Cool Physics by Sarah Hutton

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Cool Physics by Sarah Hutton

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Category: Popular Science
Rating: 4/5
Reviewer: John Lloyd
Reviewed by John Lloyd
Summary: This is a book that brightens your knowledge of the jigsaw pieces that make up the modern world of physics, but still leaves you to put them all in the right place.
Buy? Yes Borrow? Yes
Pages: 112 Date: August 2017
Publisher: Pavilion Children's Books
ISBN: 9781843653240

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If you aren't entirely sure about a phrase such as Christiaan Huygens states his principle of wavefront sources, don't worry – it was only in 1678 that it happened, so you're not too far behind in physics. Brownian motion, and the gravitational constant being measured both date from before the Victorian era, and all of these three things are on the introductory timeline in this book, which I think might well be proof enough that a primer in the world of physics is very much needed.

I did take issue with this being deemed for kids of all ages, however. It's certainly more GCSE than primary school, but then the phrase can often mean the childish adult. And that's where this book will get just as much mileage, from the mature person like me, who didn't get on with physics at school, can just about grasp it when Horizon or the RI Christmas Lectures feature it but finds it going in one ear and out the other. And certainly this book taught me things, and right from the off. I knew about Archimedes and his bath, of course, but didn't realise the discovery had an immediate end aim. I had always thought it was a thought experiment just for all our benefit, but no – his mind was set on proving the metallic content of a golden crown. At the other end of the scale, I don't think I was aware pulsars had to be in binary systems. And all that was before page 16…

The book is clearly designed to be suited to the young student. It's in full-colour, albeit of a mature, non-garish kind, despite the cartoonish illustrative style; it has box-outs to reaffirm things by pointing out how obvious these ideas are when seen in the real world (the tides being an example of gravity, etc); and things we can do for ourselves in our home labs – such as making toys with flashing lights, and our own cloud chambers, of a kind. But it's not at all afraid of delving in to the nitty-gritty, the leptons and entropy and so on. And, actually, I think that may be evidence of how this book won't serve everyone.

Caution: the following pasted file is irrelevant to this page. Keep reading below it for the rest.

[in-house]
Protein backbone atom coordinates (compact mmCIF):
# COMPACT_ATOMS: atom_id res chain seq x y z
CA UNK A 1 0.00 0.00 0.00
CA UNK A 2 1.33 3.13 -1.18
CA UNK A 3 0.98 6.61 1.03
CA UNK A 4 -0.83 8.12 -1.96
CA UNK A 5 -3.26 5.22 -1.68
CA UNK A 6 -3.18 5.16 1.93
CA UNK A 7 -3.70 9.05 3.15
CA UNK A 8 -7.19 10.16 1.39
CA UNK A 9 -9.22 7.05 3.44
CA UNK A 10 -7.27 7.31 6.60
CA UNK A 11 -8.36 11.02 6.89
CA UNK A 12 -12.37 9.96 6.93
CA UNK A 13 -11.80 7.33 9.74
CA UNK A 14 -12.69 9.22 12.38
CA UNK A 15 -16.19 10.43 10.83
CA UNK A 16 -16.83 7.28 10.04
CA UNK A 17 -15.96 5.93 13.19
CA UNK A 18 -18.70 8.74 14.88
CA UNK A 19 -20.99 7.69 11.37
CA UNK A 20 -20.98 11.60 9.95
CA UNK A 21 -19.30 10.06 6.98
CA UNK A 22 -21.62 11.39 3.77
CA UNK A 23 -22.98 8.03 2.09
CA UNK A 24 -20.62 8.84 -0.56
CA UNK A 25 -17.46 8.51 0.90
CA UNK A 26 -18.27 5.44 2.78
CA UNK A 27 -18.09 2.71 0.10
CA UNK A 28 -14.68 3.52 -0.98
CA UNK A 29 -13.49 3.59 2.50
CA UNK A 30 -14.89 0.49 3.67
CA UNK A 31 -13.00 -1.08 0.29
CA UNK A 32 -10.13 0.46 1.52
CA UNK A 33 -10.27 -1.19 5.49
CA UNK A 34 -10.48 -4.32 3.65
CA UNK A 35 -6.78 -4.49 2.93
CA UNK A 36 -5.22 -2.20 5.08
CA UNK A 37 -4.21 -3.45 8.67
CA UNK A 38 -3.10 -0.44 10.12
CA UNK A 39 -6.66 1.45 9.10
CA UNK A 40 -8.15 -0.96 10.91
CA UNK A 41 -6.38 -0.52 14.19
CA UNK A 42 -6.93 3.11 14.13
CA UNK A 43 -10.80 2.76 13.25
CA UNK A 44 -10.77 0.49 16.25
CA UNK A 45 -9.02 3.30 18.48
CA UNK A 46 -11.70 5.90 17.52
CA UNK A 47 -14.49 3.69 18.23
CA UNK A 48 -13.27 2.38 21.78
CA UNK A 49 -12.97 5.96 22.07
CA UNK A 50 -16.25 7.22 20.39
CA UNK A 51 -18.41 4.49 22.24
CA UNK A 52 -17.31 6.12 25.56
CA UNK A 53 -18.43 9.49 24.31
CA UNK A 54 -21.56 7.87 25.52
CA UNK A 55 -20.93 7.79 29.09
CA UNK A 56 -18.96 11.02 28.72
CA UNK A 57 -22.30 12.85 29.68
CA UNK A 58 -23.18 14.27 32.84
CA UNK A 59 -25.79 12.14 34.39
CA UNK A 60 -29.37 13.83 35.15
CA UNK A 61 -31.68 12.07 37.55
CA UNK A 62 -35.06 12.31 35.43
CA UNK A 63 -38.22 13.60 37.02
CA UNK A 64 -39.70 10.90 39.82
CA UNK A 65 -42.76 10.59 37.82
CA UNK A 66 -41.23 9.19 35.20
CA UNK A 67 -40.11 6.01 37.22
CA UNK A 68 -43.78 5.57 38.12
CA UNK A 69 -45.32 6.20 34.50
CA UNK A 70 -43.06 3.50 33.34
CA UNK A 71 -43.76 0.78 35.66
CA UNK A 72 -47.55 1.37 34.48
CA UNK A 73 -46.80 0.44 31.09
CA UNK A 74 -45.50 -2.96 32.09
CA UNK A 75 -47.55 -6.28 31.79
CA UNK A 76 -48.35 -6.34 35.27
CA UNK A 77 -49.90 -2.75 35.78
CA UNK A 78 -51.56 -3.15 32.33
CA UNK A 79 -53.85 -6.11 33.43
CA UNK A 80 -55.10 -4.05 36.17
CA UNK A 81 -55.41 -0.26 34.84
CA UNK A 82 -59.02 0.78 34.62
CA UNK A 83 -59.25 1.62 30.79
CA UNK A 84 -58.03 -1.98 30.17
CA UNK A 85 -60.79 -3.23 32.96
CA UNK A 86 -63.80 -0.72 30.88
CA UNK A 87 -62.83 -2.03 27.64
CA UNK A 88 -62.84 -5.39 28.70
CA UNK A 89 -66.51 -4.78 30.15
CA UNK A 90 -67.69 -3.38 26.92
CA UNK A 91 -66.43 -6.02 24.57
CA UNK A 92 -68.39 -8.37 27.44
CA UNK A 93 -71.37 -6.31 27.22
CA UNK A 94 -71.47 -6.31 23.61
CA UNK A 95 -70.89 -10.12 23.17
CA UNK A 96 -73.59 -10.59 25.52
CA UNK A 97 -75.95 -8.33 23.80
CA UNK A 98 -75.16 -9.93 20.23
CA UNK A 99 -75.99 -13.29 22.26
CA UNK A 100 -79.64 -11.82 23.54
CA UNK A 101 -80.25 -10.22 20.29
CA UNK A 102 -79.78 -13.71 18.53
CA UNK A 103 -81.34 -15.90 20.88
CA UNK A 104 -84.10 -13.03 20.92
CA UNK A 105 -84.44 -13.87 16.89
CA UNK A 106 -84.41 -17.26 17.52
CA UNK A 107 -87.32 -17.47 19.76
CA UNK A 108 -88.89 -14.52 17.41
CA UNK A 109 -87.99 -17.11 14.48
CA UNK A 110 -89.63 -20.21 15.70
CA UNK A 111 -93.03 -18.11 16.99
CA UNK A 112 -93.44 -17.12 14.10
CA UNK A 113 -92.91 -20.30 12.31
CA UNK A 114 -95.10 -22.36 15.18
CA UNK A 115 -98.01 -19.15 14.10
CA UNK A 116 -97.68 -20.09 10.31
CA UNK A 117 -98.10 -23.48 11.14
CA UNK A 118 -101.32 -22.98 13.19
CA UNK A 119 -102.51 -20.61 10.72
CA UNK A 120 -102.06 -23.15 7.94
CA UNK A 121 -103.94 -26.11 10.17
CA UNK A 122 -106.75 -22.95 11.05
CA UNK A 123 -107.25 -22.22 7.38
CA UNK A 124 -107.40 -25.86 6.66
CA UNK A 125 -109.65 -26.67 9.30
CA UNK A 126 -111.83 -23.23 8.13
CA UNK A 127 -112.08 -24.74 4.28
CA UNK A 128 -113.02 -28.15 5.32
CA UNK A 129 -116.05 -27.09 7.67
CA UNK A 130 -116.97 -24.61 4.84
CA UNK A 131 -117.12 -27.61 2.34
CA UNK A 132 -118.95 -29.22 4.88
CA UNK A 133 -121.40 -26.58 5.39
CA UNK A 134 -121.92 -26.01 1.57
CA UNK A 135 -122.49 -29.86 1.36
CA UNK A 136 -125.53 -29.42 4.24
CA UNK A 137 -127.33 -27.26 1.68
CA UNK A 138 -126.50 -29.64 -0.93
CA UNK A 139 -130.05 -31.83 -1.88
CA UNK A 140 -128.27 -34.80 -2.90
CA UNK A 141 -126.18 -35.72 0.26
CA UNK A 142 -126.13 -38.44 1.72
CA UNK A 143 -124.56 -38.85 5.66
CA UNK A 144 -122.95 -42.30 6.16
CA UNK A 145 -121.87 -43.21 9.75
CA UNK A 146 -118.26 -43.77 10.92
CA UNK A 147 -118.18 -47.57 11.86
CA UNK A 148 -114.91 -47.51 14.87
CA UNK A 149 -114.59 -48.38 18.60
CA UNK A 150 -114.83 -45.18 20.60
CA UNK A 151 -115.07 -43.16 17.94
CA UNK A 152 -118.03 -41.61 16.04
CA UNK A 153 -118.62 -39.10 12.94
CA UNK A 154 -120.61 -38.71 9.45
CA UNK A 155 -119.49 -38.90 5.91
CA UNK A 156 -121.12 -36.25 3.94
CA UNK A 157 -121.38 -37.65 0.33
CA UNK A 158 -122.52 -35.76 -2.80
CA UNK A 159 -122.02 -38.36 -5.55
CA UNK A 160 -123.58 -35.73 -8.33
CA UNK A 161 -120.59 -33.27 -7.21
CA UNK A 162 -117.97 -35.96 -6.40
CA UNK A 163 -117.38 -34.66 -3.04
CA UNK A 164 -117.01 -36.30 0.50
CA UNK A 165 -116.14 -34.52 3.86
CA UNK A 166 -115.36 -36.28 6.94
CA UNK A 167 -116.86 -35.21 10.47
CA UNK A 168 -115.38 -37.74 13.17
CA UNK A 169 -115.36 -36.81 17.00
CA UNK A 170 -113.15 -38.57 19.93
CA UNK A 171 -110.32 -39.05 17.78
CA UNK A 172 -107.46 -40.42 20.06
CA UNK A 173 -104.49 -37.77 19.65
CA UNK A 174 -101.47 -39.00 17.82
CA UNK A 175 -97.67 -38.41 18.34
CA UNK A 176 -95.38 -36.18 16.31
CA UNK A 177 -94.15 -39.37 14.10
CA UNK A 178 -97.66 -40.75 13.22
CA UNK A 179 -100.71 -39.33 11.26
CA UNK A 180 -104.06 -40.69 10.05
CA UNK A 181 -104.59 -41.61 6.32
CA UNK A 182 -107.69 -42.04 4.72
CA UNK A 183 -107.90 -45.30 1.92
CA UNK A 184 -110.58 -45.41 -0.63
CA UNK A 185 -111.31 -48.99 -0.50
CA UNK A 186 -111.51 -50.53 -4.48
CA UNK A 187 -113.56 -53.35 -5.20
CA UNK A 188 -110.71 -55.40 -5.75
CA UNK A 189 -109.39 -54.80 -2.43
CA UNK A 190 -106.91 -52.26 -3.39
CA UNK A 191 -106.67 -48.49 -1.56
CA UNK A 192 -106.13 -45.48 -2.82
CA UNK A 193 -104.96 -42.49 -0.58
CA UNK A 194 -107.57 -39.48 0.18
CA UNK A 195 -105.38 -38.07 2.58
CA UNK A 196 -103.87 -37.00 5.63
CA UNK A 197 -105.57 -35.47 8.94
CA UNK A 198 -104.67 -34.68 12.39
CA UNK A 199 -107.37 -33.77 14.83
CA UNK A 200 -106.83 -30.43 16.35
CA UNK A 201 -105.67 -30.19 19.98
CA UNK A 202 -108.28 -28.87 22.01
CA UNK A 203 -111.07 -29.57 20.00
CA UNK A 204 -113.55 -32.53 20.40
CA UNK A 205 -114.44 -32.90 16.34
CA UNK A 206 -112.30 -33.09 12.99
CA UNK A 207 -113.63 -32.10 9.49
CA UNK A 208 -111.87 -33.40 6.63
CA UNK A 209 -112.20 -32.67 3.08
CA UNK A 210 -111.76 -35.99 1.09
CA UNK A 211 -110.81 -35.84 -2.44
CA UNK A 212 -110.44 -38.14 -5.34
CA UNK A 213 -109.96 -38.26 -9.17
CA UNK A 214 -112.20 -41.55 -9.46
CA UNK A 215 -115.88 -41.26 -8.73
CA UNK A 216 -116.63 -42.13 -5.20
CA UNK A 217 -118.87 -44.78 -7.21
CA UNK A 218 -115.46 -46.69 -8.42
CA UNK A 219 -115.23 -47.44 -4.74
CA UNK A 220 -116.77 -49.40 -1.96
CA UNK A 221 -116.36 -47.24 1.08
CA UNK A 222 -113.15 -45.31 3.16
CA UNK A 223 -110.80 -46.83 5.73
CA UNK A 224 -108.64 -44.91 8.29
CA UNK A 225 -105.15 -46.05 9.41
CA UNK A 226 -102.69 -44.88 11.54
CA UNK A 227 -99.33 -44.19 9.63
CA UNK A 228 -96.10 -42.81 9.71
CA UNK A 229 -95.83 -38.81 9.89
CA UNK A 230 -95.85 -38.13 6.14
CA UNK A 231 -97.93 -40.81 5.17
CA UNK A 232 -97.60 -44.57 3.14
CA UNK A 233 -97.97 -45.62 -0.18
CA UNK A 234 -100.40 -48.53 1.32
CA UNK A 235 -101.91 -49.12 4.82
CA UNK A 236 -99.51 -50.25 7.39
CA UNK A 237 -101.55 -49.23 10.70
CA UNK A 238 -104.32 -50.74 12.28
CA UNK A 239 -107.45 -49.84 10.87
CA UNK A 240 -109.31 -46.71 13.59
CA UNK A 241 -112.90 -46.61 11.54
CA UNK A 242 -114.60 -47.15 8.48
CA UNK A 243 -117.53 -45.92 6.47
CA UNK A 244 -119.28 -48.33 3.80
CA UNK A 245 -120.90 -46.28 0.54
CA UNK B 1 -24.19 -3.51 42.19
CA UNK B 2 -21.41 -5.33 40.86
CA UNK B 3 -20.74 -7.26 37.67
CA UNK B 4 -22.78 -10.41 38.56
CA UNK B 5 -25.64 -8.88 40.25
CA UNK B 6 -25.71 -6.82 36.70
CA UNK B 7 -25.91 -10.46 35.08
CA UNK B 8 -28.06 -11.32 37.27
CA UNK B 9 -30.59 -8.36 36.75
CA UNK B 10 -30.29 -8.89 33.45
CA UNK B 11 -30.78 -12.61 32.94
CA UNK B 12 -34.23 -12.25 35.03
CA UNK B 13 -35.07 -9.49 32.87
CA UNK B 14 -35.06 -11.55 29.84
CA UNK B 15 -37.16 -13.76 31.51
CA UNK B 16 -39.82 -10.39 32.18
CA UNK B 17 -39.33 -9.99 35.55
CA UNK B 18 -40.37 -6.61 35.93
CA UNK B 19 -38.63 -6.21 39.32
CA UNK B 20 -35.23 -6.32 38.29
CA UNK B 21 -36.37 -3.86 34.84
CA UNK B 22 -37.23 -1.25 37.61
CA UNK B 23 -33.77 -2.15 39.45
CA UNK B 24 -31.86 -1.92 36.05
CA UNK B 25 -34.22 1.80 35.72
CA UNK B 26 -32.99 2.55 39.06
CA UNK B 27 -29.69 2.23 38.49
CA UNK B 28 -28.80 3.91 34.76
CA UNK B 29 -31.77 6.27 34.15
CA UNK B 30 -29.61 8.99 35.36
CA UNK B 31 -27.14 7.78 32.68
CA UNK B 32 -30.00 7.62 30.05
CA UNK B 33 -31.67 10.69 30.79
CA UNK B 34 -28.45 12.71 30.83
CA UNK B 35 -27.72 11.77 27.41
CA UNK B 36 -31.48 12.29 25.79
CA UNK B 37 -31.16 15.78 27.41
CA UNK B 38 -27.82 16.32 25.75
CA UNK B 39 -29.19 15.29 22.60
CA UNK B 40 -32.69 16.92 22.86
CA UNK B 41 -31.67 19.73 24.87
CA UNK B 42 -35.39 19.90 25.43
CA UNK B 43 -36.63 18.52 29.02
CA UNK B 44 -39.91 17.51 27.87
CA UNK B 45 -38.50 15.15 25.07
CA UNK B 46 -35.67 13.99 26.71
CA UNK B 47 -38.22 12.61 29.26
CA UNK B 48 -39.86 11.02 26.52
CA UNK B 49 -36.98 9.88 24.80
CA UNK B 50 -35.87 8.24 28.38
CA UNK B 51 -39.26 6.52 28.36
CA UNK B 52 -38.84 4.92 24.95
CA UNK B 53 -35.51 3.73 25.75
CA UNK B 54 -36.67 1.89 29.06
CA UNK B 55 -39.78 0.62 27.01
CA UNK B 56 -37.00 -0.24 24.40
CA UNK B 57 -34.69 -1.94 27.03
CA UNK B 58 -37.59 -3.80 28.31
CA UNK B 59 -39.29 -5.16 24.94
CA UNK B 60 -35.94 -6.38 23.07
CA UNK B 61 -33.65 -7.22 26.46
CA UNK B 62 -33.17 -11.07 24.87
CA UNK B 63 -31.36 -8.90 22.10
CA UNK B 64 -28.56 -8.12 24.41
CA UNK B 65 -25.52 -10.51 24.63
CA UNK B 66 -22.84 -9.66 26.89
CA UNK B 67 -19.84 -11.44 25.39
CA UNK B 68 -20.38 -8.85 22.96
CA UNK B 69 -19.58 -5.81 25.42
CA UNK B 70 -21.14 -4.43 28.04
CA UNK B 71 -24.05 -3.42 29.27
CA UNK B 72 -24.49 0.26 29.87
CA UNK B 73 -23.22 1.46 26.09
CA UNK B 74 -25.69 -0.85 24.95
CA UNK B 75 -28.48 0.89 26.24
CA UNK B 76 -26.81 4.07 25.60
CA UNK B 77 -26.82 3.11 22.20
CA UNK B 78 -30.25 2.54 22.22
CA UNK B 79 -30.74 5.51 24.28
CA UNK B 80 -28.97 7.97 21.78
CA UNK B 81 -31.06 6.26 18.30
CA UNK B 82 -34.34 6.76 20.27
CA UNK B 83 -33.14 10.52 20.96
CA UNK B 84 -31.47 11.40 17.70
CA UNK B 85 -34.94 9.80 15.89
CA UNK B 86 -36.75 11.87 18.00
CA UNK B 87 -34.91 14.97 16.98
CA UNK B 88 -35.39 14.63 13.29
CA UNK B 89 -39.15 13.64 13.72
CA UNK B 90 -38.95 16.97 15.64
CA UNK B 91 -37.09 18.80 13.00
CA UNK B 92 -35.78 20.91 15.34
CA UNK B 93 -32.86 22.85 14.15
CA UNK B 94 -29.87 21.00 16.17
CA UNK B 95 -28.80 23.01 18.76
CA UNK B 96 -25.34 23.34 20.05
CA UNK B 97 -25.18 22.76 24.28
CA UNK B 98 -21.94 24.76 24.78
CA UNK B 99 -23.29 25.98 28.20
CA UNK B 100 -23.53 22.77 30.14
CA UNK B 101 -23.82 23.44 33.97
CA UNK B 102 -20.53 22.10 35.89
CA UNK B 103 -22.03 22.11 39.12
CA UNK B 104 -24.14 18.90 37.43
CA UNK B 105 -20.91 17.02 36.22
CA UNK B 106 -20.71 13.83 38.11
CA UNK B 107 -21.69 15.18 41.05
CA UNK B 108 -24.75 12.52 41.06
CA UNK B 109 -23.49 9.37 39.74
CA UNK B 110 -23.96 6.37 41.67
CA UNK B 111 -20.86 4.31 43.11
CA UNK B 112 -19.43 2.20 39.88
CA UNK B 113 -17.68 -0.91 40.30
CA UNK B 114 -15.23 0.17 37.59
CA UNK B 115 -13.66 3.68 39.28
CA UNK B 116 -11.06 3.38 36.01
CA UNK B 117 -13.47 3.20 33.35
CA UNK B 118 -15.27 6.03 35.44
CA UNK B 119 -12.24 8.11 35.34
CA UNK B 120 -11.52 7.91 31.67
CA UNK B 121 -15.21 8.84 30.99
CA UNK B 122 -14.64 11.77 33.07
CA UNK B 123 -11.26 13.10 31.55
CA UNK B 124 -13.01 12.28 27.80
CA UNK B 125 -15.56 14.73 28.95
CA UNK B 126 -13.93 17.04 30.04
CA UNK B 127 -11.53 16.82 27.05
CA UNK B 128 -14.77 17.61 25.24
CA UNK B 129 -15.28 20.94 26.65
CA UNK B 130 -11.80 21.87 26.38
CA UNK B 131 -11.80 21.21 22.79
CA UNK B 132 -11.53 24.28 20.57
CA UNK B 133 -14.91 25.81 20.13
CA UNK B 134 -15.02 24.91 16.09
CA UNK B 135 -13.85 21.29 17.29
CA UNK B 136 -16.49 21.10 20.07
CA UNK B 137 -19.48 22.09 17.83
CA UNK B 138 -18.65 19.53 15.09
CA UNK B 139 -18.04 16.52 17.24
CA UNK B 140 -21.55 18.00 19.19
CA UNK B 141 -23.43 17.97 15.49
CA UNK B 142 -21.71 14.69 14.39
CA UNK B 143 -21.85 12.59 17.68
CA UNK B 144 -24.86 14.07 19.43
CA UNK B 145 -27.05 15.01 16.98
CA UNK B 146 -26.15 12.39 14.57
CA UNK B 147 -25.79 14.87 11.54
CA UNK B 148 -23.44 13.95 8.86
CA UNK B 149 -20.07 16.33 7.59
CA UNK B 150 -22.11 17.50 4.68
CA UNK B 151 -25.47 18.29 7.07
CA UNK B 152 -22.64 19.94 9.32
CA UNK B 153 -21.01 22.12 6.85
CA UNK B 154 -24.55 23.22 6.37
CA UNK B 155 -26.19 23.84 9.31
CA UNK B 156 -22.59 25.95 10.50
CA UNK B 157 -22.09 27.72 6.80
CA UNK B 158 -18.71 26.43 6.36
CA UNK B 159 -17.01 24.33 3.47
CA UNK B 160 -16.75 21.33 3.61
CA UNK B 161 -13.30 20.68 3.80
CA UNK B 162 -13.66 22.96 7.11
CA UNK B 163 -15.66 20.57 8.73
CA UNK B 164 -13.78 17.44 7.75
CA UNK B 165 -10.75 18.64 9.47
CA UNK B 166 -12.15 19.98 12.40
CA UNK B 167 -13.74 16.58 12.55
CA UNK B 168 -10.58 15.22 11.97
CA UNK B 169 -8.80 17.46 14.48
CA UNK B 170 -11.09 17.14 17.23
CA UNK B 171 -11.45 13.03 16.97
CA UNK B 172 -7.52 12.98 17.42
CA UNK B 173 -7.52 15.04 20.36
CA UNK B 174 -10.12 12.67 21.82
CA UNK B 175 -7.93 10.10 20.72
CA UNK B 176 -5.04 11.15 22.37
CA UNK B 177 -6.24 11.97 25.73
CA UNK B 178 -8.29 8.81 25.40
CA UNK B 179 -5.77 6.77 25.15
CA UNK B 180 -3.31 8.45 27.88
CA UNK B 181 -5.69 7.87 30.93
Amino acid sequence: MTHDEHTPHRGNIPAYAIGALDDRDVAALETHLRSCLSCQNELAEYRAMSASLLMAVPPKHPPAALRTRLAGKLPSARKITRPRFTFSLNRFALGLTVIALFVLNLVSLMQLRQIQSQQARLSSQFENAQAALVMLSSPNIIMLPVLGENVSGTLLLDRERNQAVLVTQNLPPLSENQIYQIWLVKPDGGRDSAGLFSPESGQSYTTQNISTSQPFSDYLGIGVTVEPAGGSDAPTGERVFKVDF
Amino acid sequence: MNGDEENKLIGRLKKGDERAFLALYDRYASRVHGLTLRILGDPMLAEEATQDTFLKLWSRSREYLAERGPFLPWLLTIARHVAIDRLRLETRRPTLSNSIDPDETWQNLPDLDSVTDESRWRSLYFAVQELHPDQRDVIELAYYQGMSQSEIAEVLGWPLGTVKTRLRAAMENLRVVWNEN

It's built of small double-paged essays, rather than the trivial little bits of writing you might expect of a book for schoolchildren – certainly it goes a long way further than just being the fantastic facts that the cover blurb promises. But in stepping away from the factoids I think you need some firmer structure. This doesn't haven't the feel of a graspable narrative with it, whether it be all of mass and gravity, and then the astrophysics, then something else etc, or whether it be chronological. And surely the electromagnetic spectrum should come earlier than it does, as so much before it needs the basics of it. The essays, as good as they are, seem to come at you a little higgledy-piggledy, and as we've seen this is a subject where a heck of a lot of care needs to be used to drum it into our boggling noggins.

That said, there is a wealth of information here, and a lot of it is clear, certainly if not on the first pass then on the second reading. It's a very educational volume, and many are the kinds of student or reader who will benefit. But be prepared to turn elsewhere for further edification.

I must thank the publishers for my review copy.

The LIGO results are here, and are explained more fully in The Ascent of Gravity by Marcus Chown. First Science Encyclopedia by Dorling Kindersley is a perfect reference for all natures of science in the home.

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